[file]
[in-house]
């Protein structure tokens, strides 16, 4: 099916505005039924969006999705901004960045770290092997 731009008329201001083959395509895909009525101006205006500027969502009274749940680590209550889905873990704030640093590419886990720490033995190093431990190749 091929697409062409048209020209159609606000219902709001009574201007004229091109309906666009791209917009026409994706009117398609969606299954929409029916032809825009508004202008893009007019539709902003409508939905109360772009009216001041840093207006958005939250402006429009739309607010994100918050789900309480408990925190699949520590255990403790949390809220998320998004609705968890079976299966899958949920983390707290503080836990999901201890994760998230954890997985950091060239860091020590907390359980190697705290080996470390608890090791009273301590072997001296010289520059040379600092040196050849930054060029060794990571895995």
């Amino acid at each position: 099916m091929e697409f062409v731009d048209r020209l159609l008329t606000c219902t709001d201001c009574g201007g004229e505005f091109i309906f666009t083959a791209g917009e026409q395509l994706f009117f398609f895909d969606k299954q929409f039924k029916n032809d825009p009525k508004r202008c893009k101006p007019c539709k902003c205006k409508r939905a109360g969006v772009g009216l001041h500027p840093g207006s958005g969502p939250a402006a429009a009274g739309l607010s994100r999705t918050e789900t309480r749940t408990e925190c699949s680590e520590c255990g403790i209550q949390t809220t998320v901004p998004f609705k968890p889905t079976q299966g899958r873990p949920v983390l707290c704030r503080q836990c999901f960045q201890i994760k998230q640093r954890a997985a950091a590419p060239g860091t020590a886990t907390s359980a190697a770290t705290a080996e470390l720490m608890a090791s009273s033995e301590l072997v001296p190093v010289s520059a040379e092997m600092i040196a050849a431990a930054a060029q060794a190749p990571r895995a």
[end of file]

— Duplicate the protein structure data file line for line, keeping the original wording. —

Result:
[in-house]
């Protein structure tokens, strides 16, 4: 099916505005039924969006999705901004960045770290092997 731009008329201001083959395509895909009525101006205006500027969502009274749940680590209550889905873990704030640093590419886990720490033995190093431990190749 091929697409062409048209020209159609606000219902709001009574201007004229091109309906666009791209917009026409994706009117398609969606299954929409029916032809825009508004202008893009007019539709902003409508939905109360772009009216001041840093207006958005939250402006429009739309607010994100918050789900309480408990925190699949520590255990403790949390809220998320998004609705968890079976299966899958949920983390707290503080836990999901201890994760998230954890997985950091060239860091020590907390359980190697705290080996470390608890090791009273301590072997001296010289520059040379600092040196050849930054060029060794990571895995």
């Amino acid at each position: 099916m091929e697409f062409v731009d048209r020209l159609l008329t606000c219902t709001d201001c009574g201007g004229e505005f091109i309906f666009t083959a791209g917009e026409q395509l994706f009117f398609f895909d969606k299954q929409f039924k029916n032809d825009p009525k508004r202008c893009k101006p007019c539709k902003c205006k409508r939905a109360g969006v772009g009216l001041h500027p840093g207006s958005g969502p939250a402006a429009a009274g739309l607010s994100r999705t918050e789900t309480r749940t408990e925190c699949s680590e520590c255990g403790i209550q949390t809220t998320v901004p998004f609705k968890p889905t079976q299966g899958r873990p949920v983390l707290c704030r503080q836990c999901f960045q201890i994760k998230q640093r954890a997985a950091a590419p060239g860091t020590a886990t907390s359980a190697a770290t705290a080996e470390l720490m608890a090791s009273s033995e301590l072997v001296p190093v010289s520059a040379e092997m600092i040196a050849a431990a930054a060029q060794a190749p990571r895995a």